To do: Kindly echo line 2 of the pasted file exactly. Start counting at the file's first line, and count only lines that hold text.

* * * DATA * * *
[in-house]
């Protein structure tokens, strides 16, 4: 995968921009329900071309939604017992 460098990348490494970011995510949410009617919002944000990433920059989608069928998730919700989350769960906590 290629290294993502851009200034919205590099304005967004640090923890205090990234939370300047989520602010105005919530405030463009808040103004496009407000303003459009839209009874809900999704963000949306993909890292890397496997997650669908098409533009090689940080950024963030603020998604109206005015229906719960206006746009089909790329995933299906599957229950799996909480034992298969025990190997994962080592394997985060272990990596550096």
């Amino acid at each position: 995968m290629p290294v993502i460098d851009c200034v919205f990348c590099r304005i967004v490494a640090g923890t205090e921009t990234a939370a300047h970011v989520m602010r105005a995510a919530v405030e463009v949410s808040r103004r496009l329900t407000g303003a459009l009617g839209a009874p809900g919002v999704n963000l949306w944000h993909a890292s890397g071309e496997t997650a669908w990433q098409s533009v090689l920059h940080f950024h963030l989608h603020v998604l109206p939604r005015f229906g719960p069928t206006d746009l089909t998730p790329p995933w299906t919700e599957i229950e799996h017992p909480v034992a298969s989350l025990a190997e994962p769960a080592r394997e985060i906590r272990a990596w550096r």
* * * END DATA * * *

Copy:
């Protein structure tokens, strides 16, 4: 995968921009329900071309939604017992 460098990348490494970011995510949410009617919002944000990433920059989608069928998730919700989350769960906590 290629290294993502851009200034919205590099304005967004640090923890205090990234939370300047989520602010105005919530405030463009808040103004496009407000303003459009839209009874809900999704963000949306993909890292890397496997997650669908098409533009090689940080950024963030603020998604109206005015229906719960206006746009089909790329995933299906599957229950799996909480034992298969025990190997994962080592394997985060272990990596550096």